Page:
In recent days, I’ve had several experiences with current clients, former consultants, and one complete stranger that have led me to ruminate on the very real dangers of believing one’s own press, and the resultant ego trip that accompanies the practice.
In a nutshell, a good, healthy dose of humility never hurt anyone. I’m not talking about the “aw, shucks,” groundkicking that people do when someone gives them a compliment, and they don’t know how to accept it graciously. If you’ve done something well, don’t pretend you didn’t when someone mentions it. Say, “Thank you,” and move on.
No – I’m talking about the pervasive, persuasive (but ultimately flawed) belief that if you can do a thing or two well, then you can do all things well – and anyone who dares to suggest otherwise is Not Your Friend.
(You might think that this blog is about to take a political bent. It would be SO easy to go down that road. But no.)
I’ll begin with The Stranger. I was mucking about online at some ridiculous time early in the morning, trying to wind down before going to sleep, and stumbled across a blog that was well-written enough to keep me reading a bit.
In it, a guy half a century old goes on and on about how he’s lost the love of his life because they live in different states. He won’t move for her, she won’t move for him, so never the twain shall meet. So he’s stuck – stuck! – with this woman he’s “not in love with, but the sex is good.” He says he likes her body well enough, “but her face just doesn’t do it” for him. (Made me wonder what his face did for her…) He repeatedly whines about feeling that he’s settling for her. Then he proceeds to list all of her faults, namely, she used to smoke (which means she might again), and she doesn’t go to church. Ah, but HE’s a paragon of Christian excellence.
Believing his own press. Not terribly attractive stuff in one’s personal life. Downright dangerous in the professional world. And it’s rampant.
Take this current book edit, for instance. Not only does the person who wrote the manuscript believe that he is God’s Gift to his field, shamelessly name-dropping and bet-you-wish-you-were-me-ing throughout the text, but he refuses to acknowledge that a.) he cannot write well enough for his book to go to print un-edited and b.) he must be available to provide the missing information in order for the project to progress any further.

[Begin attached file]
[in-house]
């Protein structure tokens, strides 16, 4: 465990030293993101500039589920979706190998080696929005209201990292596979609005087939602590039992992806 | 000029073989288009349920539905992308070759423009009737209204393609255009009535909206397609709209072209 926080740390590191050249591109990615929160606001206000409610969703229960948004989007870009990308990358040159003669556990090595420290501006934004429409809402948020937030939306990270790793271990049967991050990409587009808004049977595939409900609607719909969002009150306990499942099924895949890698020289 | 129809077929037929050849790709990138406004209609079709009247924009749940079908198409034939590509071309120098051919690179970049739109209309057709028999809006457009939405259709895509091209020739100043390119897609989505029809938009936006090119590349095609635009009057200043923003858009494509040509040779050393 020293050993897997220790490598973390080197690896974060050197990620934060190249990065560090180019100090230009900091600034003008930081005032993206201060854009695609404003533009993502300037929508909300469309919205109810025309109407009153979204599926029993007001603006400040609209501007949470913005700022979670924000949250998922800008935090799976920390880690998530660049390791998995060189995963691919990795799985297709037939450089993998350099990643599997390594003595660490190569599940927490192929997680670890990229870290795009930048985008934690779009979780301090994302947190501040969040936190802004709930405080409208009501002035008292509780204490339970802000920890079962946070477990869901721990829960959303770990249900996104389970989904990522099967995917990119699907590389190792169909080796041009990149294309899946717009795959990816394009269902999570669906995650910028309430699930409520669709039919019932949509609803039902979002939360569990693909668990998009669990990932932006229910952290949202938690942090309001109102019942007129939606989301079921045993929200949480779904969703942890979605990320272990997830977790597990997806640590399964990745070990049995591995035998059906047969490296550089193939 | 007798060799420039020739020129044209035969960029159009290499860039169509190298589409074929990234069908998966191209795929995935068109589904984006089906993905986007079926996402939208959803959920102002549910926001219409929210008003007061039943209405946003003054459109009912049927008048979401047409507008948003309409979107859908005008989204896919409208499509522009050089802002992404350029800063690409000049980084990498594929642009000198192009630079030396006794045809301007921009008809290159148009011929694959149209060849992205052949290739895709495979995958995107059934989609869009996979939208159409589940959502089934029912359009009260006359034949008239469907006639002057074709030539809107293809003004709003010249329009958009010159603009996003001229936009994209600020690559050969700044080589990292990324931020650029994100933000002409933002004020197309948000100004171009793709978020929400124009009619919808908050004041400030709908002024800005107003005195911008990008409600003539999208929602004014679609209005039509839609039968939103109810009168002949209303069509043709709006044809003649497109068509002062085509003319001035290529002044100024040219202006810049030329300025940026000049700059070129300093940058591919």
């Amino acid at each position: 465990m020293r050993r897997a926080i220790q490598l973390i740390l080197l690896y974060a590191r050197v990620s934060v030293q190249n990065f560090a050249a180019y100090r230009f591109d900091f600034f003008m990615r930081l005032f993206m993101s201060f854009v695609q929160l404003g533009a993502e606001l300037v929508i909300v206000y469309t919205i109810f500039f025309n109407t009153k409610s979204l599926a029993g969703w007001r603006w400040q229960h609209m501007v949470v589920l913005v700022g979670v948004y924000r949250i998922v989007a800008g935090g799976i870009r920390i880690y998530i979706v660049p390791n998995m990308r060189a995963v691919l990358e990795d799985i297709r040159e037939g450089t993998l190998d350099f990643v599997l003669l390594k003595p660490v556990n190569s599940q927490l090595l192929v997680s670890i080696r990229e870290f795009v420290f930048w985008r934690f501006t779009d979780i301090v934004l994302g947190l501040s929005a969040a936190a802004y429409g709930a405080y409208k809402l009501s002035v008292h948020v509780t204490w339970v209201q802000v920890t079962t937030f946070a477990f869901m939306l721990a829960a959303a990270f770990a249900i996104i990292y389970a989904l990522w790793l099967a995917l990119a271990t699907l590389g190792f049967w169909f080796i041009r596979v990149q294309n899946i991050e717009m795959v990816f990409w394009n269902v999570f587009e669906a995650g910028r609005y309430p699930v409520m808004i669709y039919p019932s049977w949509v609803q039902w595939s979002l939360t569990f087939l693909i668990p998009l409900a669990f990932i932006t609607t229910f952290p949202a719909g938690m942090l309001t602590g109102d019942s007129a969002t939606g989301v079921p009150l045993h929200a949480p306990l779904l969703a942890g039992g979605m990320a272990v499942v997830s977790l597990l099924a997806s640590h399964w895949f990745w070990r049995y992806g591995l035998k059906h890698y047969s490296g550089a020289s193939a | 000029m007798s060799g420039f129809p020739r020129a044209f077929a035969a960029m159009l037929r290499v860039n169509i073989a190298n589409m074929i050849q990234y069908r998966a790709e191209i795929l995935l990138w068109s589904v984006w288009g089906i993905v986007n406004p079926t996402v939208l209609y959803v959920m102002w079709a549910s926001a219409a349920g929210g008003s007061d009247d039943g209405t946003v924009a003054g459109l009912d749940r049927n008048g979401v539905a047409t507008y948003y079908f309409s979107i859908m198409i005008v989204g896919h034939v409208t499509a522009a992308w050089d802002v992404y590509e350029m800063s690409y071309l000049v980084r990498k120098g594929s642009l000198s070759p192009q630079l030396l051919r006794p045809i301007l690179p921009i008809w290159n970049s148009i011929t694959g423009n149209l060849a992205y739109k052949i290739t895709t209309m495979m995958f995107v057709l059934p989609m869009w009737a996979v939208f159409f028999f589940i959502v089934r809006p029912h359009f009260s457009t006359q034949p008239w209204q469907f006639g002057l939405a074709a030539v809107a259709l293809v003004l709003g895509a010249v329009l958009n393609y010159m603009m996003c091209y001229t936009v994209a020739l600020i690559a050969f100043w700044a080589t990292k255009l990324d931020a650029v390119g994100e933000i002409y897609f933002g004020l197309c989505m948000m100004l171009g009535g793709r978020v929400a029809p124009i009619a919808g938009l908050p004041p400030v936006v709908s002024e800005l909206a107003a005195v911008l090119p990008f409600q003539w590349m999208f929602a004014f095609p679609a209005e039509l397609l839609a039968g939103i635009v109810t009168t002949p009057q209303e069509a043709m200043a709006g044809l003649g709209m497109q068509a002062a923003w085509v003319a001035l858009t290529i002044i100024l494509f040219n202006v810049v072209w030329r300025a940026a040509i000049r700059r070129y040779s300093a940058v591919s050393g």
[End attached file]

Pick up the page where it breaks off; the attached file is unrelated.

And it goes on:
His inability to respond to phone calls or e-mails has already stretched the project out a month longer than necessary. And there is no end in sight. Both the publisher and I have been reduced to hounding him via e-mail and multiple phone messages daily. We’re getting excuses from people who know him (everything from attention deficit disorder to house renovations), but at the heart of the matter, he just doesn’t think we’re important enough for him to respond to. He believes his own press.
Another example – I’m currently working on a dictated project that I am to scrupulously transcribe. No editing of any kind is welcome, other than making sure that all words are spelled correctly. No grammar check. No vetting for agreement, tense, or usage. No juggling of text for clarity. Absolutely no political correctness.
It was unexpectedly difficult at first, because I was unconsciously correcting the text as I typed. Now I just grit my teeth as each error splats onto the printed page, and plow forward.
In today’s hyper-critical world, the more successful you become, the more you must find qualified, competent people that you trust who have talents you don’t have, and who can present you in the most positive light possible. Unfortunately, success often brings with it a sense of superiority. A “master of my own destiny” mindset, if you will.
No man is an island, remember. No one can “do it all.” That’s part of the fun of success – it allows you to expand your network of knowledgeable acquaintances whose talents and strengths can balance and compliment your own.
If I find myself thinking that I’m all that and a bag of chips, I know that I have any number of friends and relations who will happily set me straight. See to it that you do, too. Ultimately, you will realize that you are not the only one who wants to see you succeed. When you surround yourself with capable, talented people and let them do their jobs, your continued success will only elevate those who helped you get to the top… and who will help you stay there.